It's exciting to travel to Ukraine, specifically to Kyiv, to discover the local cuisine and the chefs, as the country's gourmet aspirations are growing.
19 January 2022
It has been on the verge of being rediscovered in recent years, as it seeks to restore its culinary identity as a post-colonial Soviet state and a relatively young sovereign nation.
Kyiv is a modern looking capital that hosts around 2 thousands dining establishments by the end of 2021. The city is bursting to the seams with modern bistro-style restaurants that serve really good quality food that is far from the stodgy or heavy pictures of meals inherited from the Soviet era, instead attempting to reinvent and present a new modern image of Ukrainian cuisine.
A notable Ukrainian chef who rose to prominence after winning MasterChef Ukraine in 2015, Ievgen Klopotenko, has spent the last several years advocating for the revival of Ukrainian gastronomic traditions and recipes from before the Soviet era. He sees food as a significant aspect of Ukrainian identity and openly advocates for it, as evidenced by his current effort to have borscht recognized as a Ukrainian dish on the UNESCO world heritage list. He aims to recreate and demonstrate a new Ukrainian cuisine without stereotypes as co-owner and chef of the restaurant 100 Rokiv Tomu Vpered, which translates from Ukrainian as "100 Years Ago In The Future ''. In the restaurant, there is a "Red Room'' where the chef serves his set menu as a "Food Theater". Before the dinner begins, the chef stands in front of the blank canvas and delivers an emotive message about Ukrainian cuisine, rhetorically asking the audience to envision what it would be like if the Soviet era had never existed. Whereas during dinner, he will undoubtedly serve his famous borscht as well as some unusual plates such as edible bees, bees that live for 9 months and die naturally which are dried and marinated in honey with fragrant oil, black pepper, and sorrel; or a dessert of red cabbage desert with buckwheat biscuit, creme anglaise, and custard, and pine cones.
chef Ievgen Klopotenko
Igor Mezenzev, a Ukrainian chef from Kharkiv, has welcomed us to learn more about the country's restaurant sector alongside Klopotenko. He is also the founder of Topot expeditions, which has lately expanded internationally and involves chefs cooking outdoors and exploring the uniqueness of local items that are typically overlooked in professional kitchens. In his hometown, he is getting ready to open his own restaurant, and in the meanwhile he dedicates himself to introduce to the international media, with a special focus on young talented chefs. With the gained experience he continued spreading the word about what Ukrainian cuisine has to offer with the trips for Crystyl Mo, Asia’s 50 Best Restaurants Academy and Gastromasa founder Gökmen Sözen.
Mezenzev sees these visits as an excellent opportunity for chefs to develop their skills, and hear the priceless feedback from the industry leaders. “Before it was a vicious circle, I felt the need to finally get closer to the international opinion makers outside Ukraine, to help young chefs to break through. After such trips, I personally saw the progress in their set menus, approach to work and professional goals. The major part of expenses is covered by us. I do it for them, the chefs, and I’m happy when some of them are grateful, but I don’t expect anything in return.” - he says.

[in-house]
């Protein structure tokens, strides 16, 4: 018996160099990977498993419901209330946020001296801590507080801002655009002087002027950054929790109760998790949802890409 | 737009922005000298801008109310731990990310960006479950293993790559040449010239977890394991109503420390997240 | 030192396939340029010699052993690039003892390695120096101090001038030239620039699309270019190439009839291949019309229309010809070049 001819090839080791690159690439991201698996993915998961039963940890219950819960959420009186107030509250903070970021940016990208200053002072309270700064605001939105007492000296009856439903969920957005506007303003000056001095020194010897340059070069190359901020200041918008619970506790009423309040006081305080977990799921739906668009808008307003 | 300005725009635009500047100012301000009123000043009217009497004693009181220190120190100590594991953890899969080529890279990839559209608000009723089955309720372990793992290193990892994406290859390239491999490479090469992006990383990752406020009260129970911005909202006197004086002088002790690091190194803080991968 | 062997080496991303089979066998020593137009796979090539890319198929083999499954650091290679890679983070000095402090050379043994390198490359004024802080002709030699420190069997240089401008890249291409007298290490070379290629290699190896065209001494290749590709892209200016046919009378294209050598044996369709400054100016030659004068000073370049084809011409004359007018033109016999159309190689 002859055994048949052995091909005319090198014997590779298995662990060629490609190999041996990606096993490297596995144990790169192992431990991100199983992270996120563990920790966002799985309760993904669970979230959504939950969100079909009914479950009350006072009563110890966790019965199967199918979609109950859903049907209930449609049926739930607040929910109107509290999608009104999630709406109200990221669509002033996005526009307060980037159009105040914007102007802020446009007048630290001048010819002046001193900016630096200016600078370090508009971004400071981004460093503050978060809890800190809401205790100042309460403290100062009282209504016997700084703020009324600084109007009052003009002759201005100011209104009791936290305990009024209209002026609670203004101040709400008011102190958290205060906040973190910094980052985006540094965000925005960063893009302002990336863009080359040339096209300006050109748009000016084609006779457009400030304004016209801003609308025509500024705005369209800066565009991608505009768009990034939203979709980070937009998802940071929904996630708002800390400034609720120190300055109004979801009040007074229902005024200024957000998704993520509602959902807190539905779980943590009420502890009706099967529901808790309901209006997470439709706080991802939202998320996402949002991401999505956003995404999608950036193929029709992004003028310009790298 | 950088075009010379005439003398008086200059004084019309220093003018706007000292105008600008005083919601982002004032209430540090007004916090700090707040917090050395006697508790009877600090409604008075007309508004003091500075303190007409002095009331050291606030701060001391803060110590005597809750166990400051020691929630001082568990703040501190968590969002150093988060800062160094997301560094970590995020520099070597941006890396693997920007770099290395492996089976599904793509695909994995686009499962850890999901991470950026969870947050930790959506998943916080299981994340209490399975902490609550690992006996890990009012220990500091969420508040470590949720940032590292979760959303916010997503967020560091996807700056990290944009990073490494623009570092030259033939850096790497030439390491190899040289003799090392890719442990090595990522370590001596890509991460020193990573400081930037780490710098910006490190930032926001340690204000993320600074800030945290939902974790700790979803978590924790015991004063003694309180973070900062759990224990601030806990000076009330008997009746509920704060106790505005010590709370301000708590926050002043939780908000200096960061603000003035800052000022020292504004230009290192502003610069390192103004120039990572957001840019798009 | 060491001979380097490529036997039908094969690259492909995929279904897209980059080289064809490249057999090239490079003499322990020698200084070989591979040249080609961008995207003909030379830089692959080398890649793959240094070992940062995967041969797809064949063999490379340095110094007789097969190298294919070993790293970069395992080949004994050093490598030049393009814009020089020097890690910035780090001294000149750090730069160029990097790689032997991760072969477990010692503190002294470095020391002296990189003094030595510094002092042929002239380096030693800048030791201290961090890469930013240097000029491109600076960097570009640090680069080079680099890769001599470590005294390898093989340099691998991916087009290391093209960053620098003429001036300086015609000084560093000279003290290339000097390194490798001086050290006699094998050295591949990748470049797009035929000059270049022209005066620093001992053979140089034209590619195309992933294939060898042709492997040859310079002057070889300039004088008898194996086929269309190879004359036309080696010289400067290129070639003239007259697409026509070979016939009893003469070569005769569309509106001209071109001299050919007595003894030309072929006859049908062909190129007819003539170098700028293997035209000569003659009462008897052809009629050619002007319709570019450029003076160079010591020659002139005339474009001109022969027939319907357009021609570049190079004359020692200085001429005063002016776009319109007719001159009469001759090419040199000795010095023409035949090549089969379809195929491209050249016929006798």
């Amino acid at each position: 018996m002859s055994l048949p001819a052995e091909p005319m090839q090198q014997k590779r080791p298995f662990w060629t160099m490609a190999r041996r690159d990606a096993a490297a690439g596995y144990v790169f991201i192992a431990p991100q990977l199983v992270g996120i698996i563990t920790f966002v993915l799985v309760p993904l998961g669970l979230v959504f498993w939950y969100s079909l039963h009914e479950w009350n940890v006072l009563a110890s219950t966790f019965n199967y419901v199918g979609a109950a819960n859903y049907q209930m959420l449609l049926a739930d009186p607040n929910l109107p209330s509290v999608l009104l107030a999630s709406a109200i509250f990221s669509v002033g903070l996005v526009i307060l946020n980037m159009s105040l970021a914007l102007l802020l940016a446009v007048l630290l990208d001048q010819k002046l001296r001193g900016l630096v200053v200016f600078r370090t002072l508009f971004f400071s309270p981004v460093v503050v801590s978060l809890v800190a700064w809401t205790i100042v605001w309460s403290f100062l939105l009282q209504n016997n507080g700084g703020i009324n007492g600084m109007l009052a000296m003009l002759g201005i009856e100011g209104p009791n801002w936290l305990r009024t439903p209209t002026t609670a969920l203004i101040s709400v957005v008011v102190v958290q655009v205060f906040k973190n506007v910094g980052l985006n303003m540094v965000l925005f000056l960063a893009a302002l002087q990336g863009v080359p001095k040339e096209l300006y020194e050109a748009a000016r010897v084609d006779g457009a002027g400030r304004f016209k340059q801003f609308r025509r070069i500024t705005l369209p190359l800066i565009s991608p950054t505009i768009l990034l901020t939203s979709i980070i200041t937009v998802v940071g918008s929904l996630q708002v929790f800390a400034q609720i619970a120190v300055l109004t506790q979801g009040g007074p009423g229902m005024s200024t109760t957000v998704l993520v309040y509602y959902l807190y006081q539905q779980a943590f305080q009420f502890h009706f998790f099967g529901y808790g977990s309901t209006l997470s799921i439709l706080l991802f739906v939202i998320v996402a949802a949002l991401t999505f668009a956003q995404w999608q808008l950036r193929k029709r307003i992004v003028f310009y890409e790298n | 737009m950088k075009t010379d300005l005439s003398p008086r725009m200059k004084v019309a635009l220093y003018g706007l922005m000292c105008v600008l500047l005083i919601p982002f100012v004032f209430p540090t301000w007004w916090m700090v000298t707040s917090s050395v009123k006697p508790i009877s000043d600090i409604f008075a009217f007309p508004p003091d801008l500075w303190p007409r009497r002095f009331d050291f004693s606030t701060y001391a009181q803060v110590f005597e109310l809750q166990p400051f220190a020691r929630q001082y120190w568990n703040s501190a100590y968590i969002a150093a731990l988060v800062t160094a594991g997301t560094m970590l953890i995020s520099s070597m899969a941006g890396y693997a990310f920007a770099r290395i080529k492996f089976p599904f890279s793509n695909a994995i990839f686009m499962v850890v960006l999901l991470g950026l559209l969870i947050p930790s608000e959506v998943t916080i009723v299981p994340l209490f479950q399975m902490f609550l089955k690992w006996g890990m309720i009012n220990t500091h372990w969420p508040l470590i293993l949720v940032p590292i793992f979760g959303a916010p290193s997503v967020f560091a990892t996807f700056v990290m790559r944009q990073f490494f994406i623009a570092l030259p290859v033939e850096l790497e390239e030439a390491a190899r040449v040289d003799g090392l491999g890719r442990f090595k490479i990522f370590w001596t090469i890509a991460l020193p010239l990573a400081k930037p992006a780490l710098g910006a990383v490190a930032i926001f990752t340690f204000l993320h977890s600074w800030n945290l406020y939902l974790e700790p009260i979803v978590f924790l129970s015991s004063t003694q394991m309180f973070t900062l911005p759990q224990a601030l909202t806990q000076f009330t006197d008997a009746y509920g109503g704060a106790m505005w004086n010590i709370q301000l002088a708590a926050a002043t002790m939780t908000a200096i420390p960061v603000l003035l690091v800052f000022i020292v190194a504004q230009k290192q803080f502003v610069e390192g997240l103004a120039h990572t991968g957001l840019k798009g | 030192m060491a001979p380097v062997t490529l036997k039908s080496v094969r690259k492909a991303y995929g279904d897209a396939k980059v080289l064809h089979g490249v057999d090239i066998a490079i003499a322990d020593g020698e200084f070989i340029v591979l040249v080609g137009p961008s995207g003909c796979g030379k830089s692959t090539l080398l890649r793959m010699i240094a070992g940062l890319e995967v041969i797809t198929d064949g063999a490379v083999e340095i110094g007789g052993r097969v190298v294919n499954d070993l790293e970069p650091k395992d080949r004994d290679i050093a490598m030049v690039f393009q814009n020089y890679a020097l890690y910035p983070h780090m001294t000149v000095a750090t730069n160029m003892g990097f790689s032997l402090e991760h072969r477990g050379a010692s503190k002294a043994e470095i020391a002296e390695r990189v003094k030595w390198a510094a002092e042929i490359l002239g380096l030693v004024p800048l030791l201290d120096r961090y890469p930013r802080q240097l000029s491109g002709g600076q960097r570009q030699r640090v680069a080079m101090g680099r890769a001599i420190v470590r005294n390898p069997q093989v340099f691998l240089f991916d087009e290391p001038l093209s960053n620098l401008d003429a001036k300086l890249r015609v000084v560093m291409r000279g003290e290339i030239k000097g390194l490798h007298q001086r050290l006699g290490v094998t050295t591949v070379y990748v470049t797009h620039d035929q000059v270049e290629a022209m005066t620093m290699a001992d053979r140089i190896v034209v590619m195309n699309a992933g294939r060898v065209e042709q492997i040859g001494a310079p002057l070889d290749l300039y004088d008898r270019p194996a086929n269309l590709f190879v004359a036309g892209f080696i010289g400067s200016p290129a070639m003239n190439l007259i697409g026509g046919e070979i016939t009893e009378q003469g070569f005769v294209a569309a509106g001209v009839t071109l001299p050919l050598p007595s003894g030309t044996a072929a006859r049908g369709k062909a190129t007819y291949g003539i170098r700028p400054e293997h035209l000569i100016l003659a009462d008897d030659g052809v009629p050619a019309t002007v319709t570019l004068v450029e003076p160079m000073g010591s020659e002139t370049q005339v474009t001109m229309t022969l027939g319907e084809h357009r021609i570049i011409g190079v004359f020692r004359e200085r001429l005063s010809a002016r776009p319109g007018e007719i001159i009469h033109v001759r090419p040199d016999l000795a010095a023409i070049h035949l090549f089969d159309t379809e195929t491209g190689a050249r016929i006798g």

Young chefs aspire to achieve the same level of success and international recognition as their Russian counterparts, who have lately been listed in the Michelin Guide and the 50 Best Restaurants List. They're being influenced by Nordic influences, and they're still trying to shake off the image of the Soviet past.
chef Hayk Veyshort, Vanessa Yeung, Gökmen Sözen, Igor Mezenzev, Anna Smoliakova during the dinner at ZIA restaurant
Inspired by the Parisian new wave bistros, Wine Love in Kyiv is a place to savor simple but thoughtful plates by chef Yuri Nikitiuk paired with great natural wine.
Chef Yuri has recently been noticed by his ability to pull out creative ideas in the most challenging times during the Topot expeditions in the wild. At Wine Love, he remakes traditional dishes in a sophisticated way, his twist on a local favorite – holubets being the best example. He enriches the dish by adding Leche de tigre together with fish parts, as well as the sauce with fish garum, the second sauce of whipped fish parts with butter and chili, just the way it's done in Odessa using pike perch roe.
holubets ceviche from Wine Love bistro
Recently, he decided to remove from the menu ingredients such as avocado, tuna, and truffle oil, which are popular among locals but do not always adhere to seasonality and locavorism principles; instead, he emphasizes on fresh vegetables, fruits, and roots. He relies heavily on fermentation techniques that are still widely employed by local cooks; for example, he employs homemade miso pastes, oil made from fermented tomato and celery, and fish sauces in his most recent menu.
chef Yuri Nikitiuk and Igor Mezenzev
Alex Yakutov, chef and co-owner of the restaurant Publicist in Kyiv, is a graduate of the IFSE in Turin. His food is simple with a few extra spices, traditional recipes like the well-known borsch with oxtail rolls or kimchi, and pickled lemons. The peculiarity of Publicist is Yakutov’s work with fire; he desires to give the food that special energy that the open fire provides. For his self-designed grill, he uses oak wood, and he pays great attention to smoking to enhance the flavor of meats and vegetables. During our visit, chef Yakutov amazed us with the dish of Nutria, smoked for four hours, and marinated in sage leaves, garlic, tarragon, and coriander.
smoked nutria with chanterelles and porcini mousse from Publicist restaurant
chef Alex Yakutov,
Another addition to the growing and prosperous gourmet bistro scene is Moon Rabbits Local. Last June, we met Andrey Matsiuta, a young and modest chef with quite an impressive portfolio. At the age of 23, he was already a chef at the famous restaurateur Savva Libkin's "Dacha" in Odessa (one of the local restaurant scene's pioneers and a well-known ambassador of Odessa cuisine). Matsiuta was also the first Ukrainian chef to receive a stage in Geranium's kitchen, where he returned with a new skill set of techniques and a proper attitude on what constitutes a proper fine dining restaurant of such high caliber. Nevertheless, his style has sharpened in Lima, inside the kitchen of Virgilio Martínez at the Central restaurant, where he learned how to valorize the local product and use local peculiarities to forewarn the new modern image of Ukraine cuisine.